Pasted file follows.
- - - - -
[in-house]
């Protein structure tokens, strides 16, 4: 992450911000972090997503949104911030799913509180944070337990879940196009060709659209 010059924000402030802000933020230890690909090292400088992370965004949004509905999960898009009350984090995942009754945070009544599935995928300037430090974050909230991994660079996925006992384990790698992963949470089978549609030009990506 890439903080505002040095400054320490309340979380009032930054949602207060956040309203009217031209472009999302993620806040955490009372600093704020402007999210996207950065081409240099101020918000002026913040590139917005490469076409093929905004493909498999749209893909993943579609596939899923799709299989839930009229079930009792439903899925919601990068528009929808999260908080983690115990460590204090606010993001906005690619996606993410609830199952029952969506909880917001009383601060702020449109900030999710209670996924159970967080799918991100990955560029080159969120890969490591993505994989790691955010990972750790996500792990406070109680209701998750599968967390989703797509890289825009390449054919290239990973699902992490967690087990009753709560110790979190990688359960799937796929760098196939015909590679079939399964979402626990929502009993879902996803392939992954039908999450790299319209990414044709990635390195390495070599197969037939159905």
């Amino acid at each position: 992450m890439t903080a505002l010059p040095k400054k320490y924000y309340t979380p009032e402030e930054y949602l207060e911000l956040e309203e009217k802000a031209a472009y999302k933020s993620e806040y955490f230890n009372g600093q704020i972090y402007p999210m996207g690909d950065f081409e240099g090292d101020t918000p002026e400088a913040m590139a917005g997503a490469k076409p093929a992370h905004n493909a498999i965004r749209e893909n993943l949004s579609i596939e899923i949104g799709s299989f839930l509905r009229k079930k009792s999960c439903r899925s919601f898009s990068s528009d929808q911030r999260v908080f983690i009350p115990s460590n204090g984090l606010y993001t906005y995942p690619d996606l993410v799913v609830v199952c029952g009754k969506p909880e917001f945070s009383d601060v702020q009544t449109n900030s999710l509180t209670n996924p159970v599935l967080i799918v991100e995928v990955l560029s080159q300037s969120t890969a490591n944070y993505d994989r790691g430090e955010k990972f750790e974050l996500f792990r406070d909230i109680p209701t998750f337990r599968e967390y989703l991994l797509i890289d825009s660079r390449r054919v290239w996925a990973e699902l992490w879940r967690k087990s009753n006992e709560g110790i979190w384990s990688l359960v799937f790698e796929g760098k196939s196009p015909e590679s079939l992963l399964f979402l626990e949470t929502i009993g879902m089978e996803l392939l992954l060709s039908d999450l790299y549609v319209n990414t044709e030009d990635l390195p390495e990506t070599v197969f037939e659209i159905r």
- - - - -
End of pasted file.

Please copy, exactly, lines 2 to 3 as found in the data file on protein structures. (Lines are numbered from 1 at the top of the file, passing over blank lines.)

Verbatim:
């Protein structure tokens, strides 16, 4: 992450911000972090997503949104911030799913509180944070337990879940196009060709659209 010059924000402030802000933020230890690909090292400088992370965004949004509905999960898009009350984090995942009754945070009544599935995928300037430090974050909230991994660079996925006992384990790698992963949470089978549609030009990506 890439903080505002040095400054320490309340979380009032930054949602207060956040309203009217031209472009999302993620806040955490009372600093704020402007999210996207950065081409240099101020918000002026913040590139917005490469076409093929905004493909498999749209893909993943579609596939899923799709299989839930009229079930009792439903899925919601990068528009929808999260908080983690115990460590204090606010993001906005690619996606993410609830199952029952969506909880917001009383601060702020449109900030999710209670996924159970967080799918991100990955560029080159969120890969490591993505994989790691955010990972750790996500792990406070109680209701998750599968967390989703797509890289825009390449054919290239990973699902992490967690087990009753709560110790979190990688359960799937796929760098196939015909590679079939399964979402626990929502009993879902996803392939992954039908999450790299319209990414044709990635390195390495070599197969037939159905």
């Amino acid at each position: 992450m890439t903080a505002l010059p040095k400054k320490y924000y309340t979380p009032e402030e930054y949602l207060e911000l956040e309203e009217k802000a031209a472009y999302k933020s993620e806040y955490f230890n009372g600093q704020i972090y402007p999210m996207g690909d950065f081409e240099g090292d101020t918000p002026e400088a913040m590139a917005g997503a490469k076409p093929a992370h905004n493909a498999i965004r749209e893909n993943l949004s579609i596939e899923i949104g799709s299989f839930l509905r009229k079930k009792s999960c439903r899925s919601f898009s990068s528009d929808q911030r999260v908080f983690i009350p115990s460590n204090g984090l606010y993001t906005y995942p690619d996606l993410v799913v609830v199952c029952g009754k969506p909880e917001f945070s009383d601060v702020q009544t449109n900030s999710l509180t209670n996924p159970v599935l967080i799918v991100e995928v990955l560029s080159q300037s969120t890969a490591n944070y993505d994989r790691g430090e955010k990972f750790e974050l996500f792990r406070d909230i109680p209701t998750f337990r599968e967390y989703l991994l797509i890289d825009s660079r390449r054919v290239w996925a990973e699902l992490w879940r967690k087990s009753n006992e709560g110790i979190w384990s990688l359960v799937f790698e796929g760098k196939s196009p015909e590679s079939l992963l399964f979402l626990e949470t929502i009993g879902m089978e996803l392939l992954l060709s039908d999450l790299y549609v319209n990414t044709e030009d990635l390195p390495e990506t070599v197969f037939e659209i159905r």